I’m so glad to see you picked up by Steinberg. I was an early user from back in the days of Divide Frame. I’ve purchased every version since Spectral Layers was first released. Nothing else does what this program does.
My primary use for the program is in audio enhancement and clarification. Which brings me to the question, and I’ll ask it the long way around.
I still use SLP v2 for my enhancement work. I can create layers for noise removal, attenuation, and gain using polarity inversion only. It is so fast.
Choose a layer, select something, preview it, add to the selection or subtract it with Undo, then commit and it is copied to the layer. The selection is based on the aggregate audio on the screen. You can always see the current stage of your work.
Best of all (especially for legal work), nothing is truly deleted. Only the polarity is reversed so any layer can be soloed to verify that only unwanted noise was reduced or removed. The source layer is never touched, so it can be soloed as a reference at any time.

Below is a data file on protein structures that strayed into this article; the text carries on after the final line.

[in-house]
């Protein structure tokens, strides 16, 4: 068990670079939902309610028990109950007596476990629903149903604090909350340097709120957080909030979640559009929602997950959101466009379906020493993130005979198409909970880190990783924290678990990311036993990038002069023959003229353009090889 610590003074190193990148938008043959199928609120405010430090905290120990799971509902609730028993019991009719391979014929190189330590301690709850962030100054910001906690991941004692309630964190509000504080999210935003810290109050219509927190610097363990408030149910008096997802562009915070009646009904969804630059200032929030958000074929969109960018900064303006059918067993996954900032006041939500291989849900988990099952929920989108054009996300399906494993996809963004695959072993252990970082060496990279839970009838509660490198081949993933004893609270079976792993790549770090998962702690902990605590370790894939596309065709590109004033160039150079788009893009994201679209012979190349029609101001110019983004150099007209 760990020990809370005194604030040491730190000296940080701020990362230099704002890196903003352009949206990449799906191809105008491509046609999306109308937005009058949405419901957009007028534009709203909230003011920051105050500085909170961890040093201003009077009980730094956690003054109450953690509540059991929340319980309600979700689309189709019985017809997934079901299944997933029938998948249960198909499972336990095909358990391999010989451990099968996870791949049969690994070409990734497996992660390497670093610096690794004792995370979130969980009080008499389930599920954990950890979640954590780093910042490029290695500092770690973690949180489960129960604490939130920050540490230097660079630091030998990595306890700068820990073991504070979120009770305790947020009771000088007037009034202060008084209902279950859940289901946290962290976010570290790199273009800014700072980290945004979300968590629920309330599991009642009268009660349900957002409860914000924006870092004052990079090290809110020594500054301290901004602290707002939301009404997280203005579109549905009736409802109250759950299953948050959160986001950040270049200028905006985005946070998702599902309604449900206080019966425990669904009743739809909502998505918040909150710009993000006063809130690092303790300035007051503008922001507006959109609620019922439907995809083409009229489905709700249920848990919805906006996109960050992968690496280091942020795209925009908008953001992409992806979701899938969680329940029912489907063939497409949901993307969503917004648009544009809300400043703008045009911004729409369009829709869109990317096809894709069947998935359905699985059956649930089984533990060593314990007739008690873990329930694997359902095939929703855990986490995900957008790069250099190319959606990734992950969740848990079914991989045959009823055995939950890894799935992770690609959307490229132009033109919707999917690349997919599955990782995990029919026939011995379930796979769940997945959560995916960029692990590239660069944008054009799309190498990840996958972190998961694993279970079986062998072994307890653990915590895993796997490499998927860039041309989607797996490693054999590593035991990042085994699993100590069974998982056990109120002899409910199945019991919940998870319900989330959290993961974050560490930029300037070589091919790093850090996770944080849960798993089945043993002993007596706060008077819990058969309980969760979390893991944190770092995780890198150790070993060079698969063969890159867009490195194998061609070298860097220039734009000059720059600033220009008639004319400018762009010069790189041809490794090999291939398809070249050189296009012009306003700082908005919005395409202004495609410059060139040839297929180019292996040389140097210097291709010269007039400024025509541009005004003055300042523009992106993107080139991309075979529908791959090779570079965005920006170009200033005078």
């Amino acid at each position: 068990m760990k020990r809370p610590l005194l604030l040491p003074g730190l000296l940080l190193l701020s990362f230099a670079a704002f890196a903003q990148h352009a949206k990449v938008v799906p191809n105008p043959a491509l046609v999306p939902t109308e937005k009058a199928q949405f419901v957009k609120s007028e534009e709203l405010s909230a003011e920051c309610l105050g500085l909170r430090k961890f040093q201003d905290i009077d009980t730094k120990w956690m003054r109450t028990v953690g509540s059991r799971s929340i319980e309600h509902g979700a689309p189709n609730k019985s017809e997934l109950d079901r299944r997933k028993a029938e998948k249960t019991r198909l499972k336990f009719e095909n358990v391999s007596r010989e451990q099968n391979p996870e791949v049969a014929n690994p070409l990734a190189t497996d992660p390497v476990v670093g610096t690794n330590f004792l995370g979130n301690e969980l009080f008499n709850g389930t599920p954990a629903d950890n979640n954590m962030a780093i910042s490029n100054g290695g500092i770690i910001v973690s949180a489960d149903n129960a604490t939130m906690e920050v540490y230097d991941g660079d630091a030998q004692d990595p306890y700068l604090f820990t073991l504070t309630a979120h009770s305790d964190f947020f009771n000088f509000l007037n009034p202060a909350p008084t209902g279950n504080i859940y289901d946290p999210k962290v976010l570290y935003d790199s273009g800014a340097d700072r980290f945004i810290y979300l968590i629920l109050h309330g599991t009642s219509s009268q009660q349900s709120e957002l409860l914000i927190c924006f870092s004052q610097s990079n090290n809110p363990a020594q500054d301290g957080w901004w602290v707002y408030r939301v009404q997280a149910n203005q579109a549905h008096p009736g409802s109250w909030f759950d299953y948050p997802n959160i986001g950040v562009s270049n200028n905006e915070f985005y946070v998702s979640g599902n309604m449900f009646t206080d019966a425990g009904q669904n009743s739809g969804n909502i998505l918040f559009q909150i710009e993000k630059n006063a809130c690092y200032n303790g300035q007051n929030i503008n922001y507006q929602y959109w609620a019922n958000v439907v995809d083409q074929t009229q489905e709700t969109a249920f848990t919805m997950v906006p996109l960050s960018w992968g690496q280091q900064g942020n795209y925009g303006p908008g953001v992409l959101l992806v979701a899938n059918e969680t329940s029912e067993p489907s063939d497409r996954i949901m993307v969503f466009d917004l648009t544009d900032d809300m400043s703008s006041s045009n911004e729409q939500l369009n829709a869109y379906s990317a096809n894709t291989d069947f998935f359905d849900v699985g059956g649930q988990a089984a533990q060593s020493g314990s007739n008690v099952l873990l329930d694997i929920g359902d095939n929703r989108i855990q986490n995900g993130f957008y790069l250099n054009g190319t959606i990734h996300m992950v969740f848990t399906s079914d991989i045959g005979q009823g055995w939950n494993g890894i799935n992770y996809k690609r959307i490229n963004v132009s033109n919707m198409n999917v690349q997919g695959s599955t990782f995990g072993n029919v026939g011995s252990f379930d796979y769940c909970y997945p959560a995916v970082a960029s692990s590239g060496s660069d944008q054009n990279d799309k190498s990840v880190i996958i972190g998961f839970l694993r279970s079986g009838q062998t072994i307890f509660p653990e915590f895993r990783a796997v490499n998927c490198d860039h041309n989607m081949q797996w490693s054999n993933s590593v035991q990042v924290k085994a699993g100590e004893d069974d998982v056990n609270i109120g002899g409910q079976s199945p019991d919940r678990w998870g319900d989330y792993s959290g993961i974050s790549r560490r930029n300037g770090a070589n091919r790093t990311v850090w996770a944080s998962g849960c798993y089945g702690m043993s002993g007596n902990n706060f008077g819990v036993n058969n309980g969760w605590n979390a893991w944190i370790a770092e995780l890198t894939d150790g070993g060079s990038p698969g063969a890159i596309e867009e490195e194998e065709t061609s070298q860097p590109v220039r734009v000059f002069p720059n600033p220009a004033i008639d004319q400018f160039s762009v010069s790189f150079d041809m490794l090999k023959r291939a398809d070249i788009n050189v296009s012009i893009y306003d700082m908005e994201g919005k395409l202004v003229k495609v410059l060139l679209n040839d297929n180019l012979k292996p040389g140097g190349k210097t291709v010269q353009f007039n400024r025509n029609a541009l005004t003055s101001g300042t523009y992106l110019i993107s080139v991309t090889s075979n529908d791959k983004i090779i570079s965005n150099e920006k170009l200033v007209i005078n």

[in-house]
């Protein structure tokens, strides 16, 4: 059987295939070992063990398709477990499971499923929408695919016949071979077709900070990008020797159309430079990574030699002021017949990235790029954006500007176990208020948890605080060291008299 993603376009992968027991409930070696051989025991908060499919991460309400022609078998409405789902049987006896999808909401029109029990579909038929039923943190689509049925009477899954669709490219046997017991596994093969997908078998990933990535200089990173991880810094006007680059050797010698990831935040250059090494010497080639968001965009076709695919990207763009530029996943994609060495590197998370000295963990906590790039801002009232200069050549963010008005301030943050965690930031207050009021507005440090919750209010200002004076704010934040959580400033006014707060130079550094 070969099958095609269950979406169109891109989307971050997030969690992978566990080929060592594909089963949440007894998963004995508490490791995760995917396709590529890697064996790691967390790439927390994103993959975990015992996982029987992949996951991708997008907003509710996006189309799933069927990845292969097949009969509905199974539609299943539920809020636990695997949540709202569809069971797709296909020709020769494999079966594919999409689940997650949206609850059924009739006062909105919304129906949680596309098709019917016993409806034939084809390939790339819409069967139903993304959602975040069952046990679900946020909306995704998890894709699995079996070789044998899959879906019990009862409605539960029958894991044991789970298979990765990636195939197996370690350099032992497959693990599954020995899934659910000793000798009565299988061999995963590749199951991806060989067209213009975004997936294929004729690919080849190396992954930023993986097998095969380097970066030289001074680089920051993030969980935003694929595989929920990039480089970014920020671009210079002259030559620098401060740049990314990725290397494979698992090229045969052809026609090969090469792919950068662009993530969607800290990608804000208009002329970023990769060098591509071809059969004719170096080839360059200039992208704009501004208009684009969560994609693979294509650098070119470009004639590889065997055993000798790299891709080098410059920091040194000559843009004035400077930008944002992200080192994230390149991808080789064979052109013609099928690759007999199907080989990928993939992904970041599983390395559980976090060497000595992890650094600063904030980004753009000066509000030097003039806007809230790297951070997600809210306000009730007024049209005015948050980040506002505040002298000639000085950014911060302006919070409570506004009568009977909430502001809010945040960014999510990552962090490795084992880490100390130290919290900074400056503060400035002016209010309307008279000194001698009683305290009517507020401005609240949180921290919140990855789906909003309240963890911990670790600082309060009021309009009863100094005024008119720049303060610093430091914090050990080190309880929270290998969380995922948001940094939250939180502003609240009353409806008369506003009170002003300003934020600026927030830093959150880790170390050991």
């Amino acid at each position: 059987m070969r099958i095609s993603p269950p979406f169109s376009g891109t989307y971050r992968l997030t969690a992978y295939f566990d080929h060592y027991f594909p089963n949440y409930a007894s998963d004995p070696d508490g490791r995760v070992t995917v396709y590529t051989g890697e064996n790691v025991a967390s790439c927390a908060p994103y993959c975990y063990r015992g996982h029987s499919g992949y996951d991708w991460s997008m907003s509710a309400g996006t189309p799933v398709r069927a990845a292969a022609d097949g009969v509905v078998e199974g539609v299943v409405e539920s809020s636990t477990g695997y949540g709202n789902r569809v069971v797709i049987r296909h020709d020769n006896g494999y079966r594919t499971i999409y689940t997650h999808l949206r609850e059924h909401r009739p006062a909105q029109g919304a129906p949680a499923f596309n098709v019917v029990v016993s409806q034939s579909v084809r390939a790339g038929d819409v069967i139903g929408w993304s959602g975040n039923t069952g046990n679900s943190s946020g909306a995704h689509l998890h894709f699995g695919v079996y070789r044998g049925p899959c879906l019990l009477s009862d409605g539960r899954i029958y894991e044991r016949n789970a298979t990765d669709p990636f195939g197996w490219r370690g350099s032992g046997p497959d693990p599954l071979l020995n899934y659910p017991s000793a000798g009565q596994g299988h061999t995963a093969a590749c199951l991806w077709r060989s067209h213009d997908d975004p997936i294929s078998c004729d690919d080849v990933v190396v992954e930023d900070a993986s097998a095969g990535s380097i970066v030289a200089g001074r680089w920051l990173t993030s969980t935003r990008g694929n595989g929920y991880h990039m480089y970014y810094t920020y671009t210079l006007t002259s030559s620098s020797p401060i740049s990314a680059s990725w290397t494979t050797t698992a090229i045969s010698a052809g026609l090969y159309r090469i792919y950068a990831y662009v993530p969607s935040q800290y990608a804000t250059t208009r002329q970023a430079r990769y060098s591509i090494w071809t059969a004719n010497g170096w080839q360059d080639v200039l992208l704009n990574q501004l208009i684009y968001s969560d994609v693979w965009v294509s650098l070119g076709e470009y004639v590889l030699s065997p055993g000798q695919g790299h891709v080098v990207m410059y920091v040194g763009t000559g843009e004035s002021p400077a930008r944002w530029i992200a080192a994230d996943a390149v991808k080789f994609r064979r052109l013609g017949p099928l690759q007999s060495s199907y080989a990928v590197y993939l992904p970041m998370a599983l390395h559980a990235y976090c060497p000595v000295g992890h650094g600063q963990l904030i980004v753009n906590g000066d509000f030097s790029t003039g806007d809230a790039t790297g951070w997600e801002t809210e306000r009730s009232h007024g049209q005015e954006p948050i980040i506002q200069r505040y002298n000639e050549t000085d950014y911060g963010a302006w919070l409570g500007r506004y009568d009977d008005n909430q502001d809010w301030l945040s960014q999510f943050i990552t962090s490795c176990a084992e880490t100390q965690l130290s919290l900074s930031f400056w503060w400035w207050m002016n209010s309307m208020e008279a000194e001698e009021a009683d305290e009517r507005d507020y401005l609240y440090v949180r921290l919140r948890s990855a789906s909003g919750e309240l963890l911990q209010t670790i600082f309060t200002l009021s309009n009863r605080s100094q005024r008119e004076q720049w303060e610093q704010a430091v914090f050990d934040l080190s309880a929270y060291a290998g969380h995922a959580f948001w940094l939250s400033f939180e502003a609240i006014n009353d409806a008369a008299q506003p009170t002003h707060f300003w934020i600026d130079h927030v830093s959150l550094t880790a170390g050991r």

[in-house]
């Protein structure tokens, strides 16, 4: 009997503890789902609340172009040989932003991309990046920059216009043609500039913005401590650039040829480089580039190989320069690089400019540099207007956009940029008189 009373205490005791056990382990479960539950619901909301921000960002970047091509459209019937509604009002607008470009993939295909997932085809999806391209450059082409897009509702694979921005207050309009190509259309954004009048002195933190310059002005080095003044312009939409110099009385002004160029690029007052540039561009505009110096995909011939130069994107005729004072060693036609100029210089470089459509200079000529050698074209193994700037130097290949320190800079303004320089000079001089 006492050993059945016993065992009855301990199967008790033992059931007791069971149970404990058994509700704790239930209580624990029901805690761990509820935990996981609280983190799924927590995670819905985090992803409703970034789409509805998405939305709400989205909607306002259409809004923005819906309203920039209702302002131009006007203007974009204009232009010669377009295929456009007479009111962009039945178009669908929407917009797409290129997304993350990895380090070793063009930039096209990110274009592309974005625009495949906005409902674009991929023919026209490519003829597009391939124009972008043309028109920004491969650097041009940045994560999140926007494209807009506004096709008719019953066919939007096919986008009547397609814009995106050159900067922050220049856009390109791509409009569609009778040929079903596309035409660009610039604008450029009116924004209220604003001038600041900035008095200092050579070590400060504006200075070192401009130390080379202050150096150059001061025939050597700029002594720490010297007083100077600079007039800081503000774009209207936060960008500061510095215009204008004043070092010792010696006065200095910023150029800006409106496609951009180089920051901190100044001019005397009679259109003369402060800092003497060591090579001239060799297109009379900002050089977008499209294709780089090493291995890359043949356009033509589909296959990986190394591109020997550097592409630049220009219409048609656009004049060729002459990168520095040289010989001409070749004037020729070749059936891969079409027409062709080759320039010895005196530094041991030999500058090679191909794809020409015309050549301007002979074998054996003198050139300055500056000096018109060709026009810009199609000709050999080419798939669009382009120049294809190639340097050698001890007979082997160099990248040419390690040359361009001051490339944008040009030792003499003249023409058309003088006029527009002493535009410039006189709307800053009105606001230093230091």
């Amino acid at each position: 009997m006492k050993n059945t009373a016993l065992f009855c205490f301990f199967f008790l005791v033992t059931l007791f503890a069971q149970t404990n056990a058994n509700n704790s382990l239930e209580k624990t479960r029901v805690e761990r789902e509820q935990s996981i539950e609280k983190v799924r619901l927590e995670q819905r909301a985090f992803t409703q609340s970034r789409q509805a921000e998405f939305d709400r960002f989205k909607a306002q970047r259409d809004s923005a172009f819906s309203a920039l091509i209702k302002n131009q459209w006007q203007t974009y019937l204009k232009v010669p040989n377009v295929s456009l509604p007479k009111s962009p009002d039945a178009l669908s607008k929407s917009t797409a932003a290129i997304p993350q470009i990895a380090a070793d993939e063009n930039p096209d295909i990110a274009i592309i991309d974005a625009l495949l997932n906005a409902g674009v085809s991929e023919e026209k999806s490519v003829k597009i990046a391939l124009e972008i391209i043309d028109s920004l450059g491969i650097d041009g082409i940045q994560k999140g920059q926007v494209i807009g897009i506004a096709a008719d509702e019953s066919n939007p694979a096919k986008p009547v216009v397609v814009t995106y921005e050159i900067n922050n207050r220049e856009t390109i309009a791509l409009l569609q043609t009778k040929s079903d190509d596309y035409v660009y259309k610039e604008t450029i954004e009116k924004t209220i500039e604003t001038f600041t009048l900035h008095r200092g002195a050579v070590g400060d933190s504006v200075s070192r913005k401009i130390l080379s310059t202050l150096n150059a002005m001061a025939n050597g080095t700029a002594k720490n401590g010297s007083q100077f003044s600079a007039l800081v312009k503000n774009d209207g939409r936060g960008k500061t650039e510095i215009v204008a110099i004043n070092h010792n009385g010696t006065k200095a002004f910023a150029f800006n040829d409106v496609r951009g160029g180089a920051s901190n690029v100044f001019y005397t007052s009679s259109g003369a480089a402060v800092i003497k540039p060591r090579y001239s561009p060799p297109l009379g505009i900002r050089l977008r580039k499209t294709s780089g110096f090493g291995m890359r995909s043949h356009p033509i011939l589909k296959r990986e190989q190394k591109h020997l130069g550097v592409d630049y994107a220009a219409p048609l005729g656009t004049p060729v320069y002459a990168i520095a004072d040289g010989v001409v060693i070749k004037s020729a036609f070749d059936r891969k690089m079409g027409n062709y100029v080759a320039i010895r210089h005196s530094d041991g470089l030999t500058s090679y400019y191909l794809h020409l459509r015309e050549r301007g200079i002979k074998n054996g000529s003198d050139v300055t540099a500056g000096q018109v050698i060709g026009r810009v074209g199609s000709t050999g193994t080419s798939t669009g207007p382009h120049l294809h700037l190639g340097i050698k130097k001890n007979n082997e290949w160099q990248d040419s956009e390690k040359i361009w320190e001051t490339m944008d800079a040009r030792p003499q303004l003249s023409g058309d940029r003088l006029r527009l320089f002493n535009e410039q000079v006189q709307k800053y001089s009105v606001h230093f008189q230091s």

The selection tool does double duty. It limits the area that is being worked on by the brush or frequency selection tools. It can also be used to copy and paste blocks of audio to a layer.
Every version since then has been a step toward a Photoshop-like approach where audio is selected from the source layer then copied or cut and pasted to another layer. The selection tool does not work as a boundary any more. It’s just another tool.
Even when the audio is shown as a composite, it doesn’t mean that a selection can be made from an empty layer. The user has to always go back to the source layer, which still contains that loud noise that was inverted in another layer, or still contains that road noise that was attenuated in another layer. This leads to the temptation (especially for attenuating noises) to perform destructive editing on the source layer, which necessitates making a copy of the source layer in advance as a reference.
I know that all of the changes and versions you have made are as a result of user feedback and probably the first couple of versions were a little geeky for the average user. But if you ever decide that you might want to make a separate version of the program for the kind of non-destructive use that v2 uses, you can count me all the way in.